“There is a mysterious cycle in human events. To some generations much is given. Of other generations much is expected. This generation has a rendezvous with destiny.” So spoke President Franklin Delano Roosevelt on June 27, 1936, when he accepted the Democratic nomination for a second term as president.
The Greatest Generation is now gone in Gary’s family. Last Friday Gary and I attended the memorial service for his father Paul’s sister, Jean Raley. Jean was born in 1922 and was ninety-three years old when she died. The month before, Gary’s mother, our beloved Gerry (Alma Geraldine), died at age ninety-six, having been born in 1919.
We often think of World War II veterans in conjunction with the Greatest Generation, which includes those born between 1914 and 1929. According to the National World War II Museum in New Orleans, a WWII veteran dies approximately every three minutes and at the rate of 430 a day (U.S. Veterans Administration figures). Most veterans are now in their 90s. Out of sixteen million Americans who served their country in World War II, less than a million are alive, and by 2036 there will likely be no veterans left.
Gary’s parents, Gerry and Paul, were both WWII veterans, and so was Jean’s husband, Porter. Gary’s mother was one of the first women to ever serve in the Women’s Auxiliary Army Corps, enlisting in Nov. 1942. In September 1943 she became a 1st Lieutenant in the WAC, the Women’s Army Corp. She met Captain Paul Haller while he was serving in the Army Air Corp.
Meanwhile, Jean and Porter were married on February 8, 1942 and said goodbye on Easter Sunday, April 7. They did not see each other again for over three years, until the end of July, 1945. Porter was in the Army and fought in the Battle of the Bulge.
The grit, determination and spirit of the Greatest Generation were not found just in those who enlisted in the armed forces. We also saw it in those who stayed behind to take care of children, support the war effort and keep the home fires burning.
The Greatest Generation took responsibility. They did not whine or shirk their duty, whether at home or abroad. They faced challenges head-on and got the job done. Gerry, Paul and Porter all enlisted in the armed forces, although Gerry’s mother had to sign a waiver in order for her to serve (too short, too skinny, only one lung fully functioning).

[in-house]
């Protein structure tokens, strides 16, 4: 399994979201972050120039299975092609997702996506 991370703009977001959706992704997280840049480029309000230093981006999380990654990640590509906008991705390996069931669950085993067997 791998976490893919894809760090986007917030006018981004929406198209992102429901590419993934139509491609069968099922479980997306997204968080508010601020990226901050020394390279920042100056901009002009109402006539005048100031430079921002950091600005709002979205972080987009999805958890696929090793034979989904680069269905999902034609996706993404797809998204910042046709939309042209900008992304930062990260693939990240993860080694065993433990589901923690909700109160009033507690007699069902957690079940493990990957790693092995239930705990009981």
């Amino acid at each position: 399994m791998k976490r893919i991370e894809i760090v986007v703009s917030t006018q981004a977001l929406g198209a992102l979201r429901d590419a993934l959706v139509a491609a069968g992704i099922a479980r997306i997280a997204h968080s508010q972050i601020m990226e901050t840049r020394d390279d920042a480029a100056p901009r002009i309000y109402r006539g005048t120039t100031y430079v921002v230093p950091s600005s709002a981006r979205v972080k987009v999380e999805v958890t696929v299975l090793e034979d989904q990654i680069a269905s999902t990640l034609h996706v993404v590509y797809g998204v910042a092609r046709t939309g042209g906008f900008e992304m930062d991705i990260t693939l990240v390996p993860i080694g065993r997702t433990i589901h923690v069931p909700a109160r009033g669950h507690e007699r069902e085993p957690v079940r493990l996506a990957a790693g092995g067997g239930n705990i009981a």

The Greatest Generation was frugal. They did not take anything for granted and appreciated what they had. They learned how to find happiness in whatever they did and focused on excellence and determination. They did not need big fancy cars or homes. One of the mottos of the Greatest Generation was “Use it up, wear it out, make it do, or do without.”
The Greatest Generation was humble. Most returning soldiers did not readily share war stories, not only because it was painful to remember but because they believed they were simply doing their duty. It was only in recent years that I heard about Gerry’s amazing experiences in the bunkers below Washington D.C., as the brightest and best of the women trailblazers in the armed forces were trained to take over the anti-aircraft defense of Washington D.C.
The Greatest Generation loved loyally. This was the last generation where divorce was uncommon. People made commitments to marriage, family, friends, God and country and stuck with it. Christianity boomed after World War II when young families with children embraced faith and flocked to churches. Gary’s parents and his aunt Jean and uncle Porter were very active at First United Methodist Church in Battle Creek, Michigan. In fact, Paul and Jean were born into this congregation, with Jean joining the church at age six and remaining at the heart of the congregation her entire life.
The Greatest Generation embraced challenge and was willing to sacrifice. This generation was not great despite the immense challenge of the Depression and World War II but precisely because of those challenges. In the crucible of deprivation and war, they chose to live with integrity and with their whole heart. Why? For the sake of their families, their country, the world and, most of all, their God.